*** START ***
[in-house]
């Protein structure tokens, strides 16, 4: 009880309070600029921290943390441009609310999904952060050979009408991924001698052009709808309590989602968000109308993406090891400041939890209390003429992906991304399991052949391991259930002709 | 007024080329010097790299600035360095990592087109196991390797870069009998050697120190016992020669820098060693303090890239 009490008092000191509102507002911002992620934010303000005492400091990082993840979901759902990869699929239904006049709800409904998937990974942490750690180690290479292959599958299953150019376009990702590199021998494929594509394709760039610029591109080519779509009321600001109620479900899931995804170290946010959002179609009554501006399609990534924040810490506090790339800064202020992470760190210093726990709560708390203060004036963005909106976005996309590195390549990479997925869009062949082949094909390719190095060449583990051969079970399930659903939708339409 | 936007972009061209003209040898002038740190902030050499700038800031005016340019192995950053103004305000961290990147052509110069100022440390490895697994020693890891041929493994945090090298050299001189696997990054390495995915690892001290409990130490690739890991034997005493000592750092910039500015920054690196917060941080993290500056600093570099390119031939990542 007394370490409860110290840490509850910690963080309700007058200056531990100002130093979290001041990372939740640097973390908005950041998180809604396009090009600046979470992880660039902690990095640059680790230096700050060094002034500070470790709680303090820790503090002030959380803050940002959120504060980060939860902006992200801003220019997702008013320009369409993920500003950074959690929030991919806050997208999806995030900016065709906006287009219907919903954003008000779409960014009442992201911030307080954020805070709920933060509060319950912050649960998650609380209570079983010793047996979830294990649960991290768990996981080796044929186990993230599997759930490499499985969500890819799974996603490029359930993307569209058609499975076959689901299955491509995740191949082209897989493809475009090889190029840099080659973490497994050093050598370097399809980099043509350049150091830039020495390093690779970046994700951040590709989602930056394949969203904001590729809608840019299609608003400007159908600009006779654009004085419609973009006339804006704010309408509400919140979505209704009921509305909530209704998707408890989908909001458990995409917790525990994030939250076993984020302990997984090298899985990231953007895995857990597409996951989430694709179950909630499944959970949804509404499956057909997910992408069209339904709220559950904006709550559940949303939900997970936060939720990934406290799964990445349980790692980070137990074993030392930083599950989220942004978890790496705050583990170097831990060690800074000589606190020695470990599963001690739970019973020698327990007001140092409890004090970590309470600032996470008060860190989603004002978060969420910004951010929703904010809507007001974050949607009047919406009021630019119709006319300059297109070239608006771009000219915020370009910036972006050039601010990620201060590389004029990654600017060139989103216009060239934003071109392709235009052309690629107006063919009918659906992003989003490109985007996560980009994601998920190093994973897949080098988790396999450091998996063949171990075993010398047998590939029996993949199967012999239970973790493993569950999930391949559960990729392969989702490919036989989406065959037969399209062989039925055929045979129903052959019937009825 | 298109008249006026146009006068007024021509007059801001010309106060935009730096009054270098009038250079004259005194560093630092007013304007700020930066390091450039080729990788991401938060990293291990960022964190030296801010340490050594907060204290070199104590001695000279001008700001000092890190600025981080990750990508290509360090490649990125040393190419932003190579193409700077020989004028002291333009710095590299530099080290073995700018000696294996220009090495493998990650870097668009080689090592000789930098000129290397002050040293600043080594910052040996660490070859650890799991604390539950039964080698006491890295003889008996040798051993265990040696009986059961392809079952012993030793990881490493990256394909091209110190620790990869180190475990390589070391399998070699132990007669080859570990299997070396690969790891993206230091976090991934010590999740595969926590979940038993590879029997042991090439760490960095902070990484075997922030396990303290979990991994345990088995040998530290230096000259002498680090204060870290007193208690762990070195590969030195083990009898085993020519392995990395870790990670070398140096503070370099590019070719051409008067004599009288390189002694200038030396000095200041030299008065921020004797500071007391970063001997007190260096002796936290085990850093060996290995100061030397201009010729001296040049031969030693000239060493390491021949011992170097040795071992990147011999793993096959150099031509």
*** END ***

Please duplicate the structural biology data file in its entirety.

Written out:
[in-house]
């Protein structure tokens, strides 16, 4: 009880309070600029921290943390441009609310999904952060050979009408991924001698052009709808309590989602968000109308993406090891400041939890209390003429992906991304399991052949391991259930002709 | 007024080329010097790299600035360095990592087109196991390797870069009998050697120190016992020669820098060693303090890239 009490008092000191509102507002911002992620934010303000005492400091990082993840979901759902990869699929239904006049709800409904998937990974942490750690180690290479292959599958299953150019376009990702590199021998494929594509394709760039610029591109080519779509009321600001109620479900899931995804170290946010959002179609009554501006399609990534924040810490506090790339800064202020992470760190210093726990709560708390203060004036963005909106976005996309590195390549990479997925869009062949082949094909390719190095060449583990051969079970399930659903939708339409 | 936007972009061209003209040898002038740190902030050499700038800031005016340019192995950053103004305000961290990147052509110069100022440390490895697994020693890891041929493994945090090298050299001189696997990054390495995915690892001290409990130490690739890991034997005493000592750092910039500015920054690196917060941080993290500056600093570099390119031939990542 007394370490409860110290840490509850910690963080309700007058200056531990100002130093979290001041990372939740640097973390908005950041998180809604396009090009600046979470992880660039902690990095640059680790230096700050060094002034500070470790709680303090820790503090002030959380803050940002959120504060980060939860902006992200801003220019997702008013320009369409993920500003950074959690929030991919806050997208999806995030900016065709906006287009219907919903954003008000779409960014009442992201911030307080954020805070709920933060509060319950912050649960998650609380209570079983010793047996979830294990649960991290768990996981080796044929186990993230599997759930490499499985969500890819799974996603490029359930993307569209058609499975076959689901299955491509995740191949082209897989493809475009090889190029840099080659973490497994050093050598370097399809980099043509350049150091830039020495390093690779970046994700951040590709989602930056394949969203904001590729809608840019299609608003400007159908600009006779654009004085419609973009006339804006704010309408509400919140979505209704009921509305909530209704998707408890989908909001458990995409917790525990994030939250076993984020302990997984090298899985990231953007895995857990597409996951989430694709179950909630499944959970949804509404499956057909997910992408069209339904709220559950904006709550559940949303939900997970936060939720990934406290799964990445349980790692980070137990074993030392930083599950989220942004978890790496705050583990170097831990060690800074000589606190020695470990599963001690739970019973020698327990007001140092409890004090970590309470600032996470008060860190989603004002978060969420910004951010929703904010809507007001974050949607009047919406009021630019119709006319300059297109070239608006771009000219915020370009910036972006050039601010990620201060590389004029990654600017060139989103216009060239934003071109392709235009052309690629107006063919009918659906992003989003490109985007996560980009994601998920190093994973897949080098988790396999450091998996063949171990075993010398047998590939029996993949199967012999239970973790493993569950999930391949559960990729392969989702490919036989989406065959037969399209062989039925055929045979129903052959019937009825 | 298109008249006026146009006068007024021509007059801001010309106060935009730096009054270098009038250079004259005194560093630092007013304007700020930066390091450039080729990788991401938060990293291990960022964190030296801010340490050594907060204290070199104590001695000279001008700001000092890190600025981080990750990508290509360090490649990125040393190419932003190579193409700077020989004028002291333009710095590299530099080290073995700018000696294996220009090495493998990650870097668009080689090592000789930098000129290397002050040293600043080594910052040996660490070859650890799991604390539950039964080698006491890295003889008996040798051993265990040696009986059961392809079952012993030793990881490493990256394909091209110190620790990869180190475990390589070391399998070699132990007669080859570990299997070396690969790891993206230091976090991934010590999740595969926590979940038993590879029997042991090439760490960095902070990484075997922030396990303290979990991994345990088995040998530290230096000259002498680090204060870290007193208690762990070195590969030195083990009898085993020519392995990395870790990670070398140096503070370099590019070719051409008067004599009288390189002694200038030396000095200041030299008065921020004797500071007391970063001997007190260096002796936290085990850093060996290995100061030397201009010729001296040049031969030693000239060493390491021949011992170097040795071992990147011999793993096959150099031509």